For such a small theatre, the set, designed by Zoe Rolph, felt very spacious thanks to the use of flat pillars and painted wooden floors. The clever scene changes, which managed to feel just as much a part of the play as the dialogue, also helped to keep the attention. Not easy with Austen at the best of times.
You still have time to catch them at Stoneleigh Abbey, Warwickshire between 21st-23rd July, a place Jane Austen herself visited 200 years ago. A venue that I feel will add even more regency magic to this delightful show.
By Noel Coward
Directed by Keith Myers
Review by Stratford Herald
Tread the Boards present laughter, hijinks and hilarity with a smooth undercoat and glossy finish that once again make many full-priced West End theatre companies seem like DIY cowboys.
A fully decorated stage marked a departure from the typical bare black boards we are used to in the Attic theatre; there were so many rugs on stage you could tell the Easter Bank Holiday carpet sales had started. The backwall was also fully decorated with black and white photographs, Italian theatre masks and the trusty HMV gramophone (if ever Darkchat introduce a ‘prop of the year’ award, this will become the Roger Federer of the theatrical props world). For once we felt transformed to a home setting in the Attic, rather than a stage ready for a production. We were tempted to take off our shoes, place our feet on the head of the audience member sat in front of us, and summon the butler for a stiff port before nap time (if only we had a butler, or any port), and all the better for it. Thankfully, what followed matched the splendour of the stage itself.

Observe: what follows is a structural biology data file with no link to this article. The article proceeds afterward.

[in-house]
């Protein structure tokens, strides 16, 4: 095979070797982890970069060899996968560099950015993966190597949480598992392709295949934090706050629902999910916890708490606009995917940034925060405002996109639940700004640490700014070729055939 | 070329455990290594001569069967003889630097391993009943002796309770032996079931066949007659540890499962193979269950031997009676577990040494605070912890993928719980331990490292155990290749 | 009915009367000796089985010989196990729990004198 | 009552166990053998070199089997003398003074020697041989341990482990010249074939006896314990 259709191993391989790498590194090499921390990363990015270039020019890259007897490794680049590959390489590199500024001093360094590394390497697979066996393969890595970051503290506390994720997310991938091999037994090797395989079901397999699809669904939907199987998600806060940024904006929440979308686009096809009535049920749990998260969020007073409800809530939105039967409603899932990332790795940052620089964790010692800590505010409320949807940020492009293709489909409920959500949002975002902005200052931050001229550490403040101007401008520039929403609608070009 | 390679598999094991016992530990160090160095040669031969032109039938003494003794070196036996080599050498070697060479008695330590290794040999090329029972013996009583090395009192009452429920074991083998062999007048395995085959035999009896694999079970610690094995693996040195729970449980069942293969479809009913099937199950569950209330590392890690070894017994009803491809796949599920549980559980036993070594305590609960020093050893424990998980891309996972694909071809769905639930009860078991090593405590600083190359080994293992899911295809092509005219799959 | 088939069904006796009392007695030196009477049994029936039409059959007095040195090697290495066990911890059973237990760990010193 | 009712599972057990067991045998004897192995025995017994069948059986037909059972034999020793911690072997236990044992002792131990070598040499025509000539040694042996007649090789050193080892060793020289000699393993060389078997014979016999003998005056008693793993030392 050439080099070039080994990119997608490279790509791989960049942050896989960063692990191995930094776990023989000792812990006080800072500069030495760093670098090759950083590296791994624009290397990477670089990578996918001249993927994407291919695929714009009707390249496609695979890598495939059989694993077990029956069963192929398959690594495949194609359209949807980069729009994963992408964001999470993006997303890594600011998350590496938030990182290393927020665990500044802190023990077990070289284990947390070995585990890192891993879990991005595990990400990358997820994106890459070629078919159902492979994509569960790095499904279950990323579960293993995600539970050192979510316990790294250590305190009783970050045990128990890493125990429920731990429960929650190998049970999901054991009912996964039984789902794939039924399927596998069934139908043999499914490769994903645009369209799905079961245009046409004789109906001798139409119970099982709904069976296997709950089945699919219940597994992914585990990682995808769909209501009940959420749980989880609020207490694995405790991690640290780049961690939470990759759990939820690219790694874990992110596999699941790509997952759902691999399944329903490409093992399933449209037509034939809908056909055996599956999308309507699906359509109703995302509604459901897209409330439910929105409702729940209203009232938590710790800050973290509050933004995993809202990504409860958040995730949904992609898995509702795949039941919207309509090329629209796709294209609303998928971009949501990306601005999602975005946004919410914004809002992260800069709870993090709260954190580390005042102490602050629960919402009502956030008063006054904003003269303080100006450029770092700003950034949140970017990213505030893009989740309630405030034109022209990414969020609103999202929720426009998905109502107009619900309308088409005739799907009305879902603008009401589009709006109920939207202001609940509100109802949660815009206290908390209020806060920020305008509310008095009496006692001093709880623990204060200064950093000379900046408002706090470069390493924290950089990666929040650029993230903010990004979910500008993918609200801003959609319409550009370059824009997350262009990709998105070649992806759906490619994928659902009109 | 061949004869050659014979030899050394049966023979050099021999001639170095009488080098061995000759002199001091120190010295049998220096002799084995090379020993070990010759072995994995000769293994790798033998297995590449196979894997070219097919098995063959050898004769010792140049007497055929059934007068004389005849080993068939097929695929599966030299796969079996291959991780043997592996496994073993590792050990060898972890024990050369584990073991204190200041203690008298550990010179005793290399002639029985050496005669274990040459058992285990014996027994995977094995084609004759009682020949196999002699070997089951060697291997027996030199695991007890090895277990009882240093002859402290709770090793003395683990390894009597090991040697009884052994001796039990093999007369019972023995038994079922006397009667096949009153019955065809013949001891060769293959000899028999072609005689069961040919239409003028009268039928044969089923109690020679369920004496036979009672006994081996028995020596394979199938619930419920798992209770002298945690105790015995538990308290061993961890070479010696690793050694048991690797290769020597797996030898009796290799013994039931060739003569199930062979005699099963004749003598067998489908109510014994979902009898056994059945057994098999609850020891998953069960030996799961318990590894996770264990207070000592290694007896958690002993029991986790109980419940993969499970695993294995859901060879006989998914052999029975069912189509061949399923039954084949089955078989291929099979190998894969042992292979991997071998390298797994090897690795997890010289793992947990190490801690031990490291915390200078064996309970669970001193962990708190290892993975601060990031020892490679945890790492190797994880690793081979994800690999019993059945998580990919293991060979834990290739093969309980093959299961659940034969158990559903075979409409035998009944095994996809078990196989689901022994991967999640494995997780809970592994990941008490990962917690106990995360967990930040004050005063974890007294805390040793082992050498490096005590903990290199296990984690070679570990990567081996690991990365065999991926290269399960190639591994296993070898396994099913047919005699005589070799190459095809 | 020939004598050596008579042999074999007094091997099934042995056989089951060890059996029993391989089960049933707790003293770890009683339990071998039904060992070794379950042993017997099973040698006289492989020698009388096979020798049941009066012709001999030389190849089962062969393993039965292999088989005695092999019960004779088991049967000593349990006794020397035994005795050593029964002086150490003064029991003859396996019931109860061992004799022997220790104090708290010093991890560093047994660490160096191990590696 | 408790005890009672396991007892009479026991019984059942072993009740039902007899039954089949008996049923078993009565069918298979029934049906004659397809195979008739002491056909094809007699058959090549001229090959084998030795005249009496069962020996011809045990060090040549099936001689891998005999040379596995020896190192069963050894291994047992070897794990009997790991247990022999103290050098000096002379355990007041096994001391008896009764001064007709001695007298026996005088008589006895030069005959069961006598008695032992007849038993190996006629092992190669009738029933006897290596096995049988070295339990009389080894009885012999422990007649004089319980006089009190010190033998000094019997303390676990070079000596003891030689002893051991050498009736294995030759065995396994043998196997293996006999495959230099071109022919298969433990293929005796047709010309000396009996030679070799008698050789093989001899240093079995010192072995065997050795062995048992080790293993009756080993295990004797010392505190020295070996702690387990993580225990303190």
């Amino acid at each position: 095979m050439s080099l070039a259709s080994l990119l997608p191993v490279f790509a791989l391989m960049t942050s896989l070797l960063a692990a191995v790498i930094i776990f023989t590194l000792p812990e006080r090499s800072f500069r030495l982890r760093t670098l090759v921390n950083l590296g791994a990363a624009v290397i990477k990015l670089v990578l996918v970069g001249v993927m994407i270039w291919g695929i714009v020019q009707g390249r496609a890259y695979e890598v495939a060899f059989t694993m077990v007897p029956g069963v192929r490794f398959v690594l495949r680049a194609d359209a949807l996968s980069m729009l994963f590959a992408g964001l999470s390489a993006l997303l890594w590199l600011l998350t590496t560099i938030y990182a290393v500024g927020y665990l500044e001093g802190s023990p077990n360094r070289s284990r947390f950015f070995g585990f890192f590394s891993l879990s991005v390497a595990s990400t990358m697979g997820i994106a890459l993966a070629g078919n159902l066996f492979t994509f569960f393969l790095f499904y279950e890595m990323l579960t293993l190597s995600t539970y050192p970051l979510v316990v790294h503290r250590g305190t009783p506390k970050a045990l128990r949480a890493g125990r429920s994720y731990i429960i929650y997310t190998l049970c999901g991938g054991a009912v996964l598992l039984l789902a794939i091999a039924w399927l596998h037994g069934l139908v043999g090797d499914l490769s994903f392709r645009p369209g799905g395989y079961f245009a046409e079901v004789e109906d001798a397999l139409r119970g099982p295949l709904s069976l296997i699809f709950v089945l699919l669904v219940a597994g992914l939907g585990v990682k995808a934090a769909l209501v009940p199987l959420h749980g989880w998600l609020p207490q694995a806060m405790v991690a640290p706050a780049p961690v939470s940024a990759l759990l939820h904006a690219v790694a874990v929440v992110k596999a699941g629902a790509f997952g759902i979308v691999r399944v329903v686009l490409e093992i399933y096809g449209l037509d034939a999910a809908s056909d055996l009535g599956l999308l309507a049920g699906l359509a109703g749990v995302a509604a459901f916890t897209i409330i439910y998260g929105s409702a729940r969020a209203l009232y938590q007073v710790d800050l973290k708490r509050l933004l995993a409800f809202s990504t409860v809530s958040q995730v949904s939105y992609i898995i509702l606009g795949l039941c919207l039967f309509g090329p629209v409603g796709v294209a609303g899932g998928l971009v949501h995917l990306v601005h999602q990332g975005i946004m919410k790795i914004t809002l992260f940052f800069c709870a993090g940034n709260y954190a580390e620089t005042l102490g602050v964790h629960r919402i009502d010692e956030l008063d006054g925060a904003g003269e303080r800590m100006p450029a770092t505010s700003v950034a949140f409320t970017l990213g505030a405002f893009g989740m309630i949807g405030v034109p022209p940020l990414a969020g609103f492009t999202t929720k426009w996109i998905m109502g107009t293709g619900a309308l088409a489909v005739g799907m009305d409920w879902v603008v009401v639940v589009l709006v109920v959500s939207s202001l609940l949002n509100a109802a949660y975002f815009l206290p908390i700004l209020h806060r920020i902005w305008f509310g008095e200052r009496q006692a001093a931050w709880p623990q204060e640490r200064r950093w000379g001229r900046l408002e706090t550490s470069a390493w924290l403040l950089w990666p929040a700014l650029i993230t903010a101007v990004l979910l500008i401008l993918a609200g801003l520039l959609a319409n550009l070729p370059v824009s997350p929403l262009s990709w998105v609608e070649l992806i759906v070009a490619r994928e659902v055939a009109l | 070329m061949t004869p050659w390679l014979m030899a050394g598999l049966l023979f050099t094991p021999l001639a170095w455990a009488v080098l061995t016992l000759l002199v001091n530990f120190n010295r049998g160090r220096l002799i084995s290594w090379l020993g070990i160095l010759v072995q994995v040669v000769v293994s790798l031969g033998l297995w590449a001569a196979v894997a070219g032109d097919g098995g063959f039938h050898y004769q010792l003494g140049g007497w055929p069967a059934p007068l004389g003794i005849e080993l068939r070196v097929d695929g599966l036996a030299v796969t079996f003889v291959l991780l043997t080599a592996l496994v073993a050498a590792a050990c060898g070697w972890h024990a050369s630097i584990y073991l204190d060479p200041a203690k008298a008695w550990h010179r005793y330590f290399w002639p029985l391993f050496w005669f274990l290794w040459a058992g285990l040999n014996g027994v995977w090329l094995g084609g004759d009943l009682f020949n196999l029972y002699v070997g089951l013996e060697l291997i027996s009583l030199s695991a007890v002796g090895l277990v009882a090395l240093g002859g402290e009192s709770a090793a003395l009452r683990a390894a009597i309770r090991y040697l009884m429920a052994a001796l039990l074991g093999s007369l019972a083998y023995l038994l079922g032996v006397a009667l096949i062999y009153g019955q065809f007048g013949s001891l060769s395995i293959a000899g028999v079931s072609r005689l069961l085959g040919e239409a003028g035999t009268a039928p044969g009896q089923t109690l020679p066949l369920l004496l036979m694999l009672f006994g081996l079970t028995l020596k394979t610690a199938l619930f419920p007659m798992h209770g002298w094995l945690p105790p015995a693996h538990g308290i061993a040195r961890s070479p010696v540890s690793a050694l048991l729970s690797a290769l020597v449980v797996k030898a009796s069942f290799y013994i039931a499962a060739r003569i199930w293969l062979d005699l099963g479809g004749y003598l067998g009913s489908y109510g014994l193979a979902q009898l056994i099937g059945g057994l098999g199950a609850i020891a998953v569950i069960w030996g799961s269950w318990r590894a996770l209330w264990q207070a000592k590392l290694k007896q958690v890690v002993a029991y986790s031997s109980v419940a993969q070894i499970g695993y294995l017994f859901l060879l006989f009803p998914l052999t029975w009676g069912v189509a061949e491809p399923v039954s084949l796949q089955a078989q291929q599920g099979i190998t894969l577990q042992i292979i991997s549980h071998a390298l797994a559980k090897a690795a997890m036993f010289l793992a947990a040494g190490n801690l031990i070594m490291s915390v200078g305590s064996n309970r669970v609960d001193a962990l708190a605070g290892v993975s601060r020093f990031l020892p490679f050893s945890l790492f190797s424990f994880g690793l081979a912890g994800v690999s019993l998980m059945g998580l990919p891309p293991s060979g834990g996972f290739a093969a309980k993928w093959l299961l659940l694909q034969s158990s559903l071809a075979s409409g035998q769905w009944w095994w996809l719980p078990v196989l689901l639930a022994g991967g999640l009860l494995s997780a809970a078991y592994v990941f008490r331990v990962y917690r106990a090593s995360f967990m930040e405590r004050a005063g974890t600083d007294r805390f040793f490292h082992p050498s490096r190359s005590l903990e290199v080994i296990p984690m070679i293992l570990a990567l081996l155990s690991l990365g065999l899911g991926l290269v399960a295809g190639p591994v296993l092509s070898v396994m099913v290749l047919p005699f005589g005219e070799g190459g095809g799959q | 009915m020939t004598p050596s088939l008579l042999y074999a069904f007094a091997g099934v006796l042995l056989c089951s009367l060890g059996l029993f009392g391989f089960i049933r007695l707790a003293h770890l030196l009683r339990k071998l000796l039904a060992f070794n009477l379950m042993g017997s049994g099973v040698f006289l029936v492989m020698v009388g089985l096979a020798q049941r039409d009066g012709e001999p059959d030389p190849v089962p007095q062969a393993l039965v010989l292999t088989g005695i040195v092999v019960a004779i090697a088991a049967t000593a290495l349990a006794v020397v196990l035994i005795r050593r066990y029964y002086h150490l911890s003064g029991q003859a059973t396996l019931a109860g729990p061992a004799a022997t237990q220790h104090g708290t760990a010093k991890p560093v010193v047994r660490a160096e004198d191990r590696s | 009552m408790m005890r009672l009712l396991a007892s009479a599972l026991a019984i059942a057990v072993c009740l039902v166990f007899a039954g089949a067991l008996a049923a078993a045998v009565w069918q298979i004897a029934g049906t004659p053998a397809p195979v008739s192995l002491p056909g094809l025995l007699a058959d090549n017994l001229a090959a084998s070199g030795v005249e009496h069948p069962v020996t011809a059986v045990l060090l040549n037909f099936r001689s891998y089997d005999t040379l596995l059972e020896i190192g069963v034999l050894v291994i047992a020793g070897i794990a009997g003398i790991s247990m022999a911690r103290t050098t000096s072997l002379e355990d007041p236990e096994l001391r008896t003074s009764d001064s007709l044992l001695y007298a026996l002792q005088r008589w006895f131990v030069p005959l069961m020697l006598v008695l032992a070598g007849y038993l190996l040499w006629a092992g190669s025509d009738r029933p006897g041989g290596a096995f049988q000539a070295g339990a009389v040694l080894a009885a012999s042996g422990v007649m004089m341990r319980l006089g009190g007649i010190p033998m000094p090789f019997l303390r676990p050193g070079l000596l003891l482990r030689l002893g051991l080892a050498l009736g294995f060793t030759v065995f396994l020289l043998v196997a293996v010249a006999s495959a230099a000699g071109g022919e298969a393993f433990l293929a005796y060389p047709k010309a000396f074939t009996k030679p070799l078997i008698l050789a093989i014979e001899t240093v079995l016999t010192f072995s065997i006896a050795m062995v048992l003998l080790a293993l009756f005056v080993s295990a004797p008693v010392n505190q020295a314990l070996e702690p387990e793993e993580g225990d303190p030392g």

The plot, familiar to most, centres around theatrical Garry Essendine and his preparations for an upcoming play tour in Africa. In the hectic days prior to his voyage to the southern continent, Garry manages to squeeze in enough romantic engagements to keep a James Bond fan happy, crush the theatrical dreams of devoted fan Roland Maule, and dismantle the business partnership that has funded Garry’s rise to theatrical success. All of which is done with a dressing gown, an overabundance of witty putdowns, and a vat of a rather disappointing sherry.
Essendine himself is the embodiment of Coward, and the play requires a strong Coward-esque performance to carry it through. With almost half the script devoted to Essendine, the production would either sail unrestricted to Cairo, or be sunk before it had even managed to leave Portsmouth harbour without the right actor in the lead role. In Charlie Davies, TtB have found an assured and able captain, one which sails it effortlessly on its long (and it is indeed a long play) journey with barely a ripple of disturbance along the way. In short, Davies is astounding in the lead role; every stomp, hand wave and eyebrow rise is perfectly tuned to the poisonous dialogue he is armed with. Davies commands the stage whenever he is given the opportunity to shine, spitting every syllable from every putdown at his victims in a manner akin to the great Rowan Atkinson himself.
As ever, the supporting cast is a strong ensemble, with particular credit to John-Robert Partridge as enthusiast and weirdo Roland Maule who provides total hilarity in his brief scenes with his short bursts of energy, heavy handshakes and squeaky laughter. Sonia Saville plays a strong Liz Essendine and emerges as perhaps the only cast member who manages to shun Davies from the spotlight when the two lock horns. James Parsons also makes a fine second act turn as Morris Dixon, the love victim of Garry Essendine who moves swiftly through the emotions late on.
Director Keith Myers has reproduced Coward’s vision with great skill and attention to the detail, and it was warmly appreciated by packed audience. This is Tread the Boards finest production since Frankenstein, and we look forward to much more from this hidden gem of Stratford theatre.